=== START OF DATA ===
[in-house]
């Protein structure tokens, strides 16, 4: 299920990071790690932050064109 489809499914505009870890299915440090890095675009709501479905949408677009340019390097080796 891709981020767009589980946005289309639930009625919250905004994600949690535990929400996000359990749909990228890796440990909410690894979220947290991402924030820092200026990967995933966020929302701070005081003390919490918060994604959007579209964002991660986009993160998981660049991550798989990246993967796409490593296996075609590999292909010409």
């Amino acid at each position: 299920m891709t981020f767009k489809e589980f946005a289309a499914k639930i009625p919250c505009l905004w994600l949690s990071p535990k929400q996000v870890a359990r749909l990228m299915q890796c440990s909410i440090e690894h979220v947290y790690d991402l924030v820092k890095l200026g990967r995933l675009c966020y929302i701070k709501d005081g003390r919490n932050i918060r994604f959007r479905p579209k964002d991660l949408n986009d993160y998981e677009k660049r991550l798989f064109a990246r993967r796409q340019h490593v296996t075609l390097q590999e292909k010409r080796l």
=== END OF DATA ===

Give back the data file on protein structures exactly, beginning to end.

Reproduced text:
[in-house]
């Protein structure tokens, strides 16, 4: 299920990071790690932050064109 489809499914505009870890299915440090890095675009709501479905949408677009340019390097080796 891709981020767009589980946005289309639930009625919250905004994600949690535990929400996000359990749909990228890796440990909410690894979220947290991402924030820092200026990967995933966020929302701070005081003390919490918060994604959007579209964002991660986009993160998981660049991550798989990246993967796409490593296996075609590999292909010409």
């Amino acid at each position: 299920m891709t981020f767009k489809e589980f946005a289309a499914k639930i009625p919250c505009l905004w994600l949690s990071p535990k929400q996000v870890a359990r749909l990228m299915q890796c440990s909410i440090e690894h979220v947290y790690d991402l924030v820092k890095l200026g990967r995933l675009c966020y929302i701070k709501d005081g003390r919490n932050i918060r994604f959007r479905p579209k964002d991660l949408n986009d993160y998981e677009k660049r991550l798989f064109a990246r993967r796409q340019h490593v296996t075609l390097q590999e292909k010409r080796l």